See Queen Victoria’s collection Japanese screen paintings on display in London

Her Majesty Queen Victoria received them from the Japanese Shogun (military leader) in 1860. And since then, they went unseen.

Thought not to have survived to the present day, they’ve been rediscovered in the Royal Collection and this year in 2022, the screens will go on public display next month for the first time since they arrived at the British Court 162 years ago. They will form part of Japan: Courts and Culture, the first exhibition to bring together the Royal Collection’s spectacular holdings of Japanese works of art, opening at The Queen’s Gallery, Buckingham Palace on Friday, 8 April.

What’s their story?

Well, the screen paintings, which depict the changing seasons in exquisite detail, formed part of the first diplomatic gift between Japan and Britain in almost 250 years. They were sent by Sh?gun Tokugawa Iemochi shortly after Japan’s dramatic re-opening to the West, following more than two centuries of deliberate isolation.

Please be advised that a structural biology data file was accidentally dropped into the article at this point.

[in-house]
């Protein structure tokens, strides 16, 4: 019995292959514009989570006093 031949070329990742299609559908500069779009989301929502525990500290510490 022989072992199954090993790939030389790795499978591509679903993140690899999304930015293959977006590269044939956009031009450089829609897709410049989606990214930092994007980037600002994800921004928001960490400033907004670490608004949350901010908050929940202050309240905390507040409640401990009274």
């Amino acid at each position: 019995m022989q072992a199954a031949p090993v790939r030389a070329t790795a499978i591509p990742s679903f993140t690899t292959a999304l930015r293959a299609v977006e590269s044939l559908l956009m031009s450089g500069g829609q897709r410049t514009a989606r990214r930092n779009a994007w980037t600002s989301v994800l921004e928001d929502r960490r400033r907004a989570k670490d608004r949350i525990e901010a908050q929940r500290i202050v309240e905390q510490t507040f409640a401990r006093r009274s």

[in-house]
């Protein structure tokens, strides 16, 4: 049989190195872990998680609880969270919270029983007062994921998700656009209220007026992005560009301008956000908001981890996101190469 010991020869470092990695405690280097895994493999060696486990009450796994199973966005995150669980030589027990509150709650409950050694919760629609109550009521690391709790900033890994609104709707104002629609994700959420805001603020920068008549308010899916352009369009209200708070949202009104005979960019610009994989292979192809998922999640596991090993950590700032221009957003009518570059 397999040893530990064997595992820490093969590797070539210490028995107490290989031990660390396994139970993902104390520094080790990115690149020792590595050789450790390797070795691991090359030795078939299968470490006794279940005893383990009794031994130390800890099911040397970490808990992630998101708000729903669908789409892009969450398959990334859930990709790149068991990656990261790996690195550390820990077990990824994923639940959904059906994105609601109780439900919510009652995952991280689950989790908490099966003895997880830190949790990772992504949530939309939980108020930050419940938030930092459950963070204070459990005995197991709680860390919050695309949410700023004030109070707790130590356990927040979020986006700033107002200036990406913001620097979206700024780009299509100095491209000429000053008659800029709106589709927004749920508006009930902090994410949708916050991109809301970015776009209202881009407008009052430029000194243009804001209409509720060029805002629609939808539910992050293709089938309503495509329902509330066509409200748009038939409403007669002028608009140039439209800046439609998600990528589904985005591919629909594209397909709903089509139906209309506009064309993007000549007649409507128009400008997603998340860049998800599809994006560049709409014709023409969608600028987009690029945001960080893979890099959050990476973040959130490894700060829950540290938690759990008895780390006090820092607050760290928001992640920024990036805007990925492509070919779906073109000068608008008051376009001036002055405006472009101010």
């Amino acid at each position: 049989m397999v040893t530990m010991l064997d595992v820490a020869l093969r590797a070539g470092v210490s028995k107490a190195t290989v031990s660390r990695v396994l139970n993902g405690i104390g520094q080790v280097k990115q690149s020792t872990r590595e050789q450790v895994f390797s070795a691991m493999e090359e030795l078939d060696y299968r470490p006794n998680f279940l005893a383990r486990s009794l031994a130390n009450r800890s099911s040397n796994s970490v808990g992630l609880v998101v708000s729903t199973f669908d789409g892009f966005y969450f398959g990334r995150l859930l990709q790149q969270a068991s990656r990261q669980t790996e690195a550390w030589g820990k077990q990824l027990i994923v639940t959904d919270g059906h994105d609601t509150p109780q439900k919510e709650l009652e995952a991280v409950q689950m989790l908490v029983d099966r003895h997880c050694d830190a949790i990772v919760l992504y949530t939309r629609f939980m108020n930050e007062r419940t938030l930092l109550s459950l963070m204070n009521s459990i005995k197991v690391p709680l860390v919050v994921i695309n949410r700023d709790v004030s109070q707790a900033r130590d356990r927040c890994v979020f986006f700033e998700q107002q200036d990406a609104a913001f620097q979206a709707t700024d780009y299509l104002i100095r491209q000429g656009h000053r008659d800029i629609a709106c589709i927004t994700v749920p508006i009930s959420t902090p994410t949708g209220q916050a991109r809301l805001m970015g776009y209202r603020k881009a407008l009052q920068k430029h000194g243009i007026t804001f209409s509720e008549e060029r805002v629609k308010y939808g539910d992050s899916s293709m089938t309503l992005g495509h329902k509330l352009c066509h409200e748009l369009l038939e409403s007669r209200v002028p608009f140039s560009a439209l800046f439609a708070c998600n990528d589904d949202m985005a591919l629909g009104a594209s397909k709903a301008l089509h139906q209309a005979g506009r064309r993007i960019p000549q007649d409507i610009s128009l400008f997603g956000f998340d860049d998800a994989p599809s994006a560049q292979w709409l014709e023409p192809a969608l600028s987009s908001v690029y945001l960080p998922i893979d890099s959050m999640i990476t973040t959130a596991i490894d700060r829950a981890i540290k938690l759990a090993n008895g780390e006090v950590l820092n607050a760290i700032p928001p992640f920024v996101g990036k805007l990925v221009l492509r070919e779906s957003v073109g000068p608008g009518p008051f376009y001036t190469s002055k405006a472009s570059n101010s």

After some extensive conservation work following the discovery, there’s been fascinating detail revealed about the screens’ history, including how they were hastily produced after a dramatic fire in Tokyo destroyed the original versions, and how wear and tear was patched up at Windsor Castle in the 19th century using fragments of Victorian railway timetables.

But that’s just the beginning! For the whole story and to see them for yourself, head to the Royal Collection Trust’s website and book a ticket now

Japan: Courts and Culture is at The Queen’s Gallery, Buckingham Palace, 8 April 2022 – 26 February 2023

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